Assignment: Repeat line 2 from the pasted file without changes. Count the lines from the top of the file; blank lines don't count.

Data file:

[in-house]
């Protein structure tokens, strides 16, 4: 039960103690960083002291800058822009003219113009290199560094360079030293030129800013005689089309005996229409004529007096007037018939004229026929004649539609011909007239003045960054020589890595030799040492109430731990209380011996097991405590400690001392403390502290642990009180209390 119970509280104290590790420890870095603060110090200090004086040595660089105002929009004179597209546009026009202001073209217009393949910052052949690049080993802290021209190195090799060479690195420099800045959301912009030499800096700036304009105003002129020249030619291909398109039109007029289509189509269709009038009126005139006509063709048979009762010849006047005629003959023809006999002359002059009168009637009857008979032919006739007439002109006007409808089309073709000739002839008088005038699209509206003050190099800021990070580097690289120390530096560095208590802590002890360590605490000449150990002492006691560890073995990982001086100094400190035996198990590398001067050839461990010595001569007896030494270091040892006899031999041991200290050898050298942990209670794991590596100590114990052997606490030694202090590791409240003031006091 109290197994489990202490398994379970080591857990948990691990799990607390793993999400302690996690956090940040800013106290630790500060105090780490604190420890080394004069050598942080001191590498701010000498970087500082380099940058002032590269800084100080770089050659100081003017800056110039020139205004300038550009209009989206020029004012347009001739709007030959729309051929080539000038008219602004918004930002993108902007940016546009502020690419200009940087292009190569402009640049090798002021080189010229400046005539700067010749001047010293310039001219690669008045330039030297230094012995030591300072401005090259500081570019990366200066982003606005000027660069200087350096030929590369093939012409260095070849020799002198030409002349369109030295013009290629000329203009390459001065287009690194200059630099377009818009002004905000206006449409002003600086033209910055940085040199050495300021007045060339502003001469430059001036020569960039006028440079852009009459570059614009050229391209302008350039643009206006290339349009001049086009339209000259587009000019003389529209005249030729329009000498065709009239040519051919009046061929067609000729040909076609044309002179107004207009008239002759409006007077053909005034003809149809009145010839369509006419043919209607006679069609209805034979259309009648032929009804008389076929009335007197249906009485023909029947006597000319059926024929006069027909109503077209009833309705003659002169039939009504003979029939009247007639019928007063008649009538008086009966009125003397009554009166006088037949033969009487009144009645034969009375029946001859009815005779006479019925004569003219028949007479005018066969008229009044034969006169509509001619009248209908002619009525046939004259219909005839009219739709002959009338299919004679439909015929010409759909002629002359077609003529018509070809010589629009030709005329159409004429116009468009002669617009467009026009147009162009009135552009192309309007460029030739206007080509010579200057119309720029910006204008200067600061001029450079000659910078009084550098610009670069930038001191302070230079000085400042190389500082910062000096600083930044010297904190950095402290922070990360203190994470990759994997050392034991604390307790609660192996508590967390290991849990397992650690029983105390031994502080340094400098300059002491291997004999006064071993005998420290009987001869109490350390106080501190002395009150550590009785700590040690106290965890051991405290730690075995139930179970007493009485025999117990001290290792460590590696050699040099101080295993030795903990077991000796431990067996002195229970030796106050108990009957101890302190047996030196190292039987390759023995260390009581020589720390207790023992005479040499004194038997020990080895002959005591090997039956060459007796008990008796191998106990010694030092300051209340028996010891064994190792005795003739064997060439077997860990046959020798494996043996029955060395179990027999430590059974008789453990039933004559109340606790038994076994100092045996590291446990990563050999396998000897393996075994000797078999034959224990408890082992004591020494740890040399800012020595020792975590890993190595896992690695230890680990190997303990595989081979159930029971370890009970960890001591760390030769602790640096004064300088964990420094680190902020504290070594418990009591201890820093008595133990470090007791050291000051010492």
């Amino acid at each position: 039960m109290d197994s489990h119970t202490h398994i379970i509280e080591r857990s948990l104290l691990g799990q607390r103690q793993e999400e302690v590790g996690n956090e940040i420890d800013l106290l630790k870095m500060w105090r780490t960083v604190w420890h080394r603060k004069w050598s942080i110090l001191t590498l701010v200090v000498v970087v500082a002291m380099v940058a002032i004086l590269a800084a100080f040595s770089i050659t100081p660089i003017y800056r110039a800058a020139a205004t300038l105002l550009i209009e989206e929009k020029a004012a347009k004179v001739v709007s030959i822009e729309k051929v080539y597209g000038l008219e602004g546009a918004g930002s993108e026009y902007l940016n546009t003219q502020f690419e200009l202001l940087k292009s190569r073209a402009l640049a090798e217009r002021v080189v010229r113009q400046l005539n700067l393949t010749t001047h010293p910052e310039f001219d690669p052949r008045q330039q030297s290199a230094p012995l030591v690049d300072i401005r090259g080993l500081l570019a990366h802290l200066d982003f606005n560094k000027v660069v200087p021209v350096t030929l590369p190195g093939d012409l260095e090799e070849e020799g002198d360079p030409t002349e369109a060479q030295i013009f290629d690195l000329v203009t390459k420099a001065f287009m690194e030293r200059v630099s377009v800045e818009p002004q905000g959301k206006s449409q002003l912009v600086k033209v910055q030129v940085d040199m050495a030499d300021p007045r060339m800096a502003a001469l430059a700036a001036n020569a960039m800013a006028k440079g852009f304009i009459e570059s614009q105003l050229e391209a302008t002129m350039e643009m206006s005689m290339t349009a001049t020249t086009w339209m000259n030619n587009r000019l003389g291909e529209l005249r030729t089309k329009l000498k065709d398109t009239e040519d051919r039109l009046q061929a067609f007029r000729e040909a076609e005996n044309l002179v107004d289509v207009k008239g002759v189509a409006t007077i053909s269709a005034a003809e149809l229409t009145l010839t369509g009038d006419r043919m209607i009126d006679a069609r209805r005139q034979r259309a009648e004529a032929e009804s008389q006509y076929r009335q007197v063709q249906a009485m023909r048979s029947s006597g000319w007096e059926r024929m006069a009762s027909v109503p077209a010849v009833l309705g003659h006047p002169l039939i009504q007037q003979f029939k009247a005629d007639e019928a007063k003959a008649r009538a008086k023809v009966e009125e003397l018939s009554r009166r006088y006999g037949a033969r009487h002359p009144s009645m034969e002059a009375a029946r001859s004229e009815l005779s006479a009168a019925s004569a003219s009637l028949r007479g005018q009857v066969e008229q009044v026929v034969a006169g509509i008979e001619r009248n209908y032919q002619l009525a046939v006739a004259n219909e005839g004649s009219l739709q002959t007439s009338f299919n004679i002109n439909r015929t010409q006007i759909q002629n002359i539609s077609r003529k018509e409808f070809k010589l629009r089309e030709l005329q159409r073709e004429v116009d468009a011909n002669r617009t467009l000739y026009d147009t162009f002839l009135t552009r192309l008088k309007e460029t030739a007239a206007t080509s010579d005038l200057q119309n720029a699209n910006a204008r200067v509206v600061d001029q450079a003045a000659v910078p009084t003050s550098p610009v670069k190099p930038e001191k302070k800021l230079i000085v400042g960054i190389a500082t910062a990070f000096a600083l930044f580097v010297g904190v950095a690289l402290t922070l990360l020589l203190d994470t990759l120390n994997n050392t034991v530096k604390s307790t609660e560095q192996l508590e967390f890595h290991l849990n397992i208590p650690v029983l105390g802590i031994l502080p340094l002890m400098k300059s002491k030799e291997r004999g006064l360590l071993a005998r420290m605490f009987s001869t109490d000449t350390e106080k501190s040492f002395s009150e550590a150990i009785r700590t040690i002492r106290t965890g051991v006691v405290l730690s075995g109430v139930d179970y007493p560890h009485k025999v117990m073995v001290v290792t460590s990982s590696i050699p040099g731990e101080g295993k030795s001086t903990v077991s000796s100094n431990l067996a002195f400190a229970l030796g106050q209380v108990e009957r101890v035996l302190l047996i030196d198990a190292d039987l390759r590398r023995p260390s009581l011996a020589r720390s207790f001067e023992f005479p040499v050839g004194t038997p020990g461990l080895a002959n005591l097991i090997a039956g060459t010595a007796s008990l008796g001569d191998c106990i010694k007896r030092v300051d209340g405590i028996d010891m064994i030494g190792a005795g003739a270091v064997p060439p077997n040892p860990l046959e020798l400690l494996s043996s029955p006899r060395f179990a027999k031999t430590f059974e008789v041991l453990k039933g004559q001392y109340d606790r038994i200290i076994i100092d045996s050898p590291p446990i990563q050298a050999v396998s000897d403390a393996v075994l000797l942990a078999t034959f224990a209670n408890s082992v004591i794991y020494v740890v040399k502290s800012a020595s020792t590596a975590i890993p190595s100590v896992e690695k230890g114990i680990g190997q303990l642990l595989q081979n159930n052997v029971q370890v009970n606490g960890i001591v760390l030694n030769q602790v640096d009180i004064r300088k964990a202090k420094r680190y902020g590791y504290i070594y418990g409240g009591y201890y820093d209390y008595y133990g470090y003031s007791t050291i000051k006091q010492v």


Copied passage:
């Protein structure tokens, strides 16, 4: 039960103690960083002291800058822009003219113009290199560094360079030293030129800013005689089309005996229409004529007096007037018939004229026929004649539609011909007239003045960054020589890595030799040492109430731990209380011996097991405590400690001392403390502290642990009180209390 119970509280104290590790420890870095603060110090200090004086040595660089105002929009004179597209546009026009202001073209217009393949910052052949690049080993802290021209190195090799060479690195420099800045959301912009030499800096700036304009105003002129020249030619291909398109039109007029289509189509269709009038009126005139006509063709048979009762010849006047005629003959023809006999002359002059009168009637009857008979032919006739007439002109006007409808089309073709000739002839008088005038699209509206003050190099800021990070580097690289120390530096560095208590802590002890360590605490000449150990002492006691560890073995990982001086100094400190035996198990590398001067050839461990010595001569007896030494270091040892006899031999041991200290050898050298942990209670794991590596100590114990052997606490030694202090590791409240003031006091 109290197994489990202490398994379970080591857990948990691990799990607390793993999400302690996690956090940040800013106290630790500060105090780490604190420890080394004069050598942080001191590498701010000498970087500082380099940058002032590269800084100080770089050659100081003017800056110039020139205004300038550009209009989206020029004012347009001739709007030959729309051929080539000038008219602004918004930002993108902007940016546009502020690419200009940087292009190569402009640049090798002021080189010229400046005539700067010749001047010293310039001219690669008045330039030297230094012995030591300072401005090259500081570019990366200066982003606005000027660069200087350096030929590369093939012409260095070849020799002198030409002349369109030295013009290629000329203009390459001065287009690194200059630099377009818009002004905000206006449409002003600086033209910055940085040199050495300021007045060339502003001469430059001036020569960039006028440079852009009459570059614009050229391209302008350039643009206006290339349009001049086009339209000259587009000019003389529209005249030729329009000498065709009239040519051919009046061929067609000729040909076609044309002179107004207009008239002759409006007077053909005034003809149809009145010839369509006419043919209607006679069609209805034979259309009648032929009804008389076929009335007197249906009485023909029947006597000319059926024929006069027909109503077209009833309705003659002169039939009504003979029939009247007639019928007063008649009538008086009966009125003397009554009166006088037949033969009487009144009645034969009375029946001859009815005779006479019925004569003219028949007479005018066969008229009044034969006169509509001619009248209908002619009525046939004259219909005839009219739709002959009338299919004679439909015929010409759909002629002359077609003529018509070809010589629009030709005329159409004429116009468009002669617009467009026009147009162009009135552009192309309007460029030739206007080509010579200057119309720029910006204008200067600061001029450079000659910078009084550098610009670069930038001191302070230079000085400042190389500082910062000096600083930044010297904190950095402290922070990360203190994470990759994997050392034991604390307790609660192996508590967390290991849990397992650690029983105390031994502080340094400098300059002491291997004999006064071993005998420290009987001869109490350390106080501190002395009150550590009785700590040690106290965890051991405290730690075995139930179970007493009485025999117990001290290792460590590696050699040099101080295993030795903990077991000796431990067996002195229970030796106050108990009957101890302190047996030196190292039987390759023995260390009581020589720390207790023992005479040499004194038997020990080895002959005591090997039956060459007796008990008796191998106990010694030092300051209340028996010891064994190792005795003739064997060439077997860990046959020798494996043996029955060395179990027999430590059974008789453990039933004559109340606790038994076994100092045996590291446990990563050999396998000897393996075994000797078999034959224990408890082992004591020494740890040399800012020595020792975590890993190595896992690695230890680990190997303990595989081979159930029971370890009970960890001591760390030769602790640096004064300088964990420094680190902020504290070594418990009591201890820093008595133990470090007791050291000051010492």